§ Dr. Howells
The European Commission's independent Scientific Committee on Toxicity, Ecotoxicity and the Environment (SCTEE) was consulted on the use of six phthalates in toys and child care articles intended to be mouthed. It concluded that these phthalates could be safely used, provided that any leaching from the toy or child care article did not exceed scientifically established tolerable daily intake (TDI) levels. The DTI, on the advice of the Department of Health, has supported the SCTEE conclusions with regard to DINP. As well as being subject to a very high safety margin for use, there is considerable evidence to indicate that humans are much less sensitive to the liver toxicity which rats exposed to extremely high doses demonstrate. Where the UK does consider there may be cause for greater EU-wide restrictions is in the use of another phthalate, DEHP, where scientific concerns have been raised. DEHP is not used in toys in the UK.
§ Dr. Howells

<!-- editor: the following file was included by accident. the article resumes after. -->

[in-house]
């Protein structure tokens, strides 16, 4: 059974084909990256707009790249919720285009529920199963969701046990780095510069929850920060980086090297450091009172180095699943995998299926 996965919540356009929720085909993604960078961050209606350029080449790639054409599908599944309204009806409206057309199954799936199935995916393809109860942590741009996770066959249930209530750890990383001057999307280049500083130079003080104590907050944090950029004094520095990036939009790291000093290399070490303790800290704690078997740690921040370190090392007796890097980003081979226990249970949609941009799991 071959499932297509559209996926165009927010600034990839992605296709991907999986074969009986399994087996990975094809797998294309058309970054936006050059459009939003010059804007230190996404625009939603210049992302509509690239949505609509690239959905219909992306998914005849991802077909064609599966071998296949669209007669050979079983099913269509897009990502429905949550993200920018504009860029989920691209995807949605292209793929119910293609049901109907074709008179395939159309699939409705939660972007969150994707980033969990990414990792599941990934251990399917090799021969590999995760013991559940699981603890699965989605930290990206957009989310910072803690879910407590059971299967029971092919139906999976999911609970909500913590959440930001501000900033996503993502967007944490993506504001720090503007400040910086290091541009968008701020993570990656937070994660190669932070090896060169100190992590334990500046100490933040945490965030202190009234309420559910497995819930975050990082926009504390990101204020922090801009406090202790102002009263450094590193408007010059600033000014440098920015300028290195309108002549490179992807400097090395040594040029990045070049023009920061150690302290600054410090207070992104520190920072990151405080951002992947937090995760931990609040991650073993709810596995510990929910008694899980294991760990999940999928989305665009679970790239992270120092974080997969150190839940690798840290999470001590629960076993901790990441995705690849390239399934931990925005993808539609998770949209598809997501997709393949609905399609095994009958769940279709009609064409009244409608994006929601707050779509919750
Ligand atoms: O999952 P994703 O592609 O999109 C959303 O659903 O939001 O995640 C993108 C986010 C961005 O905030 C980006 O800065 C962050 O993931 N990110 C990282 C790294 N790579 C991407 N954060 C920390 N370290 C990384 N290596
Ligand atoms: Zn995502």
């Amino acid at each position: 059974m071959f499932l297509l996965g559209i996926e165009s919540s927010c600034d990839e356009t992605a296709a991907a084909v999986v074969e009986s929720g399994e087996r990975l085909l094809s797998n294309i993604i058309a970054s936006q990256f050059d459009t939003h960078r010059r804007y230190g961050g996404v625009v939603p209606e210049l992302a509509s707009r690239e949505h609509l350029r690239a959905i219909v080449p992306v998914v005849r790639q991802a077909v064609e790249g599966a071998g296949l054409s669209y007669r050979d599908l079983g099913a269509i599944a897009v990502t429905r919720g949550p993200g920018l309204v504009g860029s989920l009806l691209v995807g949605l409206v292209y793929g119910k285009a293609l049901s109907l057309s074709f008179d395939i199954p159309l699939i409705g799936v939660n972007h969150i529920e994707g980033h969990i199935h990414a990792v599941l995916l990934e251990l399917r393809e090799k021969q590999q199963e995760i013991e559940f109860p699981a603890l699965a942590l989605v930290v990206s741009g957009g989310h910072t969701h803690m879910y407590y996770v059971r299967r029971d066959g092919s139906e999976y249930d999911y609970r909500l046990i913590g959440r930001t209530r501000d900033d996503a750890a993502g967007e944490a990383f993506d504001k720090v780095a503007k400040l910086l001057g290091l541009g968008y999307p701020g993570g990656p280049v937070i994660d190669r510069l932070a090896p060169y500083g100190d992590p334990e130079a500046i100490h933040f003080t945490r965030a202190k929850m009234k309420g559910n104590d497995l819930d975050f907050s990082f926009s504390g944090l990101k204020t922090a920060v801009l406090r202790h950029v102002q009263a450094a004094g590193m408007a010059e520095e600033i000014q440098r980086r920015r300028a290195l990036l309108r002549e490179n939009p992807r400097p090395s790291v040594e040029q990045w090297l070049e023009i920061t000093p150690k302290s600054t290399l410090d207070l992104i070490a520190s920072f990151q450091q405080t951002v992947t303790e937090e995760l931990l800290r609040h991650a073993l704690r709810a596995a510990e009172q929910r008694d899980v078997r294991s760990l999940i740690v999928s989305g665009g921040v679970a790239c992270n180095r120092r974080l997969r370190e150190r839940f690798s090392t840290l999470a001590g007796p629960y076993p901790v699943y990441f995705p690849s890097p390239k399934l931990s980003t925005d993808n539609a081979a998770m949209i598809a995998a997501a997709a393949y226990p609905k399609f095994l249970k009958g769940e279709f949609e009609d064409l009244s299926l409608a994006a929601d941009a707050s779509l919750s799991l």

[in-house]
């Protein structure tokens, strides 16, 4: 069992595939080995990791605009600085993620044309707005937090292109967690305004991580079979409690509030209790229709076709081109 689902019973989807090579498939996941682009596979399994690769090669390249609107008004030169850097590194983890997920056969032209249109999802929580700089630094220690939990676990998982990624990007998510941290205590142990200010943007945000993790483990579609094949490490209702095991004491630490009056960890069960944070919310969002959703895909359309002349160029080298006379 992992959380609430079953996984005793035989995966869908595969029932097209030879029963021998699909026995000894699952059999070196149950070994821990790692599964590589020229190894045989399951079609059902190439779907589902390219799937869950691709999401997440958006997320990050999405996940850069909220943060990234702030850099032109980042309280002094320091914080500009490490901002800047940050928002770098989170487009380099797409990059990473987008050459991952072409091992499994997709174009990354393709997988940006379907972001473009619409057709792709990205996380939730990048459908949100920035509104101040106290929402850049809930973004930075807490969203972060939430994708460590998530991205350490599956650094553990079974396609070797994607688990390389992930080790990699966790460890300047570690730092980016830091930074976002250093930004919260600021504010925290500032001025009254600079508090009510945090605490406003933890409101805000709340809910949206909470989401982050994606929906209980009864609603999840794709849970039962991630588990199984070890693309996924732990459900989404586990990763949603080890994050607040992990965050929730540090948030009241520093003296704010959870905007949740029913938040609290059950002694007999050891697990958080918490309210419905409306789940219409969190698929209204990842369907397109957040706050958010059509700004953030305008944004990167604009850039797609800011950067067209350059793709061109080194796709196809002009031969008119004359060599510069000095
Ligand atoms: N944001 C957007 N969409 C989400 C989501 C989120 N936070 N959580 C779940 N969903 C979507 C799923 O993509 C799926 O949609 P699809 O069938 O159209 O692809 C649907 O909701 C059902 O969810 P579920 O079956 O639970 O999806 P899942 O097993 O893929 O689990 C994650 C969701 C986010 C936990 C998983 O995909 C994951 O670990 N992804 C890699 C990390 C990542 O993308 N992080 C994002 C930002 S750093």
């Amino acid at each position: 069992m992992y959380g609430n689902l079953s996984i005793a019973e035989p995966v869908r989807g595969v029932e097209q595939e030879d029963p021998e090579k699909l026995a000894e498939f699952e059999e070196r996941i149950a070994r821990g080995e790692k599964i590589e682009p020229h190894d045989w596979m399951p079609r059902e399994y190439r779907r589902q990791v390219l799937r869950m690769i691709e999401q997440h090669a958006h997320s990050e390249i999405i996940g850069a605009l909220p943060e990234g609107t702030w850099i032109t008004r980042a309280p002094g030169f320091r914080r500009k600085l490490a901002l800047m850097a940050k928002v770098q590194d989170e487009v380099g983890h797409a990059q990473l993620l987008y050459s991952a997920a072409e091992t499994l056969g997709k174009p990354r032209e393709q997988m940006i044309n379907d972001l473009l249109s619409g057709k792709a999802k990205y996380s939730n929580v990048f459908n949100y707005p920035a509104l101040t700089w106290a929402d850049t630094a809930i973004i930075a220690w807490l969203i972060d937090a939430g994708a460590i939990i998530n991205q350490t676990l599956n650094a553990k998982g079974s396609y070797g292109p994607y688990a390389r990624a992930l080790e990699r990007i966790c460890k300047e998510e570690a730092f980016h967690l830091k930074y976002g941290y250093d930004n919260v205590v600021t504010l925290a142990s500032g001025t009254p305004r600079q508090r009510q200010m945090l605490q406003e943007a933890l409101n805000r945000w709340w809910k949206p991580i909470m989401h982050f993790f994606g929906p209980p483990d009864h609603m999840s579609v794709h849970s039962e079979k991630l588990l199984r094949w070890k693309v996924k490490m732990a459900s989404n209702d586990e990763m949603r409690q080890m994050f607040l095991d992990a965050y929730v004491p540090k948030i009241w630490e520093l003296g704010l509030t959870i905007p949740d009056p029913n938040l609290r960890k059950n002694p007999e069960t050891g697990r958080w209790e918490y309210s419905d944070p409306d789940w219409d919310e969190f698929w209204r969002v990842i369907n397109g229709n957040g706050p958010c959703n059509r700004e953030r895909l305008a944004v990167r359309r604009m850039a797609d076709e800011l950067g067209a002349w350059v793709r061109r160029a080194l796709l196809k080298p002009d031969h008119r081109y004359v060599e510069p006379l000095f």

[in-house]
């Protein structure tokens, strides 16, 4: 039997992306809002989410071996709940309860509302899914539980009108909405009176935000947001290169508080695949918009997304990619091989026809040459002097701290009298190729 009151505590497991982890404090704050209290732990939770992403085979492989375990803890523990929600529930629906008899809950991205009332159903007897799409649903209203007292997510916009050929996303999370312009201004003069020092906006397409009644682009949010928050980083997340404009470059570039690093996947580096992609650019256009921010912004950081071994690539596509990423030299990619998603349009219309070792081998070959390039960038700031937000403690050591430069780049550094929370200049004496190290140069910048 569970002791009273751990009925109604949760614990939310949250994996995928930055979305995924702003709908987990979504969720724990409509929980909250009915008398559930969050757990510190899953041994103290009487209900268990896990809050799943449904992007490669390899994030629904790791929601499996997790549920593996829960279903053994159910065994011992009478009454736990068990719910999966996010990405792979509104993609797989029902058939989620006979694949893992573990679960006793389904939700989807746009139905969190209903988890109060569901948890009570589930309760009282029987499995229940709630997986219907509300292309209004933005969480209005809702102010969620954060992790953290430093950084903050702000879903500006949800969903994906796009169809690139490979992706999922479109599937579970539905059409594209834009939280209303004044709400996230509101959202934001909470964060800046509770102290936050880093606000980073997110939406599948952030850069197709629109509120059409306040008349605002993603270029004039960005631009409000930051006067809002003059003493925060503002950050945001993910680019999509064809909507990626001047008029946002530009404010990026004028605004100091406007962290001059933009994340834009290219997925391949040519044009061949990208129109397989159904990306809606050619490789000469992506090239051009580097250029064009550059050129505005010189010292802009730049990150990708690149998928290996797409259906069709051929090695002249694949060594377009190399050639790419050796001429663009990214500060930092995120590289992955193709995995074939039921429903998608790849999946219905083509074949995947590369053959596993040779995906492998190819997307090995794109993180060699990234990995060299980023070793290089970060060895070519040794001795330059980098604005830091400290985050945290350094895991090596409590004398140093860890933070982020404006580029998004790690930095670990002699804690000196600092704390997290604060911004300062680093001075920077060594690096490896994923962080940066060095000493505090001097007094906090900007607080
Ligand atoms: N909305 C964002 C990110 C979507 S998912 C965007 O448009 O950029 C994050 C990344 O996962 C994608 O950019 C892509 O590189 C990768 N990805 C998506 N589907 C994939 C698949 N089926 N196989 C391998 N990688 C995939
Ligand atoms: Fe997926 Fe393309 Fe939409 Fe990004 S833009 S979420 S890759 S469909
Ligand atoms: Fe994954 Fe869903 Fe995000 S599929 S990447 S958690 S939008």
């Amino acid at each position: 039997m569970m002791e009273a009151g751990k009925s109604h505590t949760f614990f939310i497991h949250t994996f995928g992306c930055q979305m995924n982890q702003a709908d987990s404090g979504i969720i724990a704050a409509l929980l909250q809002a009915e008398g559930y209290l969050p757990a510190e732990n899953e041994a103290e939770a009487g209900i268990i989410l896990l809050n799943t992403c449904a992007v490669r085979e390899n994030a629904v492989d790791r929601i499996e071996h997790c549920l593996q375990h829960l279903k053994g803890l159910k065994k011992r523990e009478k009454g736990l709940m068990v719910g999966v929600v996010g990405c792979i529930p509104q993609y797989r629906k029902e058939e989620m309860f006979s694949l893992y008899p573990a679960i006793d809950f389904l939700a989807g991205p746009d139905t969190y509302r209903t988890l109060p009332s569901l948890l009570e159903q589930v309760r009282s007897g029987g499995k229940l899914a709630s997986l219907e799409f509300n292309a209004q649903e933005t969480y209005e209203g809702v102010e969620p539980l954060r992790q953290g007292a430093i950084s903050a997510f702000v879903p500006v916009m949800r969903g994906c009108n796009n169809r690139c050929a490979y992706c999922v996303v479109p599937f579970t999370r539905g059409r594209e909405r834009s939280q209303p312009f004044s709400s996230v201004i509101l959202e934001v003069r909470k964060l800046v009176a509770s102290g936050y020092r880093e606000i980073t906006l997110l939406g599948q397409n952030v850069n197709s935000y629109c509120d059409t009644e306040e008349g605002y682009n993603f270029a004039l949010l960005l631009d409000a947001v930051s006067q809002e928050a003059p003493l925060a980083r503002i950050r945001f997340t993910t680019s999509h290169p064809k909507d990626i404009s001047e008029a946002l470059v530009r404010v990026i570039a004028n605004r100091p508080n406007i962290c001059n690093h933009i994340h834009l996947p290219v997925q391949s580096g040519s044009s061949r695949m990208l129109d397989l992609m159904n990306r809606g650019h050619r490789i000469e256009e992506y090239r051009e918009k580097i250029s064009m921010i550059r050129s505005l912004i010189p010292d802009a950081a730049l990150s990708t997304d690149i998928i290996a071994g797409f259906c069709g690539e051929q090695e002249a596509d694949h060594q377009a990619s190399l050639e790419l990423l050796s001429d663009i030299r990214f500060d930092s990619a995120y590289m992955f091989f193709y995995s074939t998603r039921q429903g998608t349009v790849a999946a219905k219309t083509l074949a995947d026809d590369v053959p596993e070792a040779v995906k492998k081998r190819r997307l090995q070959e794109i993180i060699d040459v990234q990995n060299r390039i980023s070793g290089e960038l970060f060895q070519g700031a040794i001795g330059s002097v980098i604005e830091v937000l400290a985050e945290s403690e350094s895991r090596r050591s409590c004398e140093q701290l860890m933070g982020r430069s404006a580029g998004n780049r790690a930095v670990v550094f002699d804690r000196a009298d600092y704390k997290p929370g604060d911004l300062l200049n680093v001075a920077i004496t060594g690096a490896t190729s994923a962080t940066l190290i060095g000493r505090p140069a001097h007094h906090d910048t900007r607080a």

The Government have taken their steer from the European Commission's independent Scientific Committee on Toxicity, Ecotoxicity and the Environment (SCTEE). The SCTEE has held that, provided migration 289W does not exceed scientifically established levels, phthalates can be safely used. Testing has shown that products currently on UK shelves do not give any cause for concern. However, given public concern, and to try to bring in a harmonised EU approach, the Commission introduced a Decision, supported by all member states, to ban phthalates in items intended to be mouthed by small children. Phthalates leach only with difficulty, requiring very prolonged chewing before they are dislodged. When we consider the science and the risks, the ban reflects a very cautious approach. Had the science indicated otherwise, the Commission would have proposed a more stringent measure than the current ban.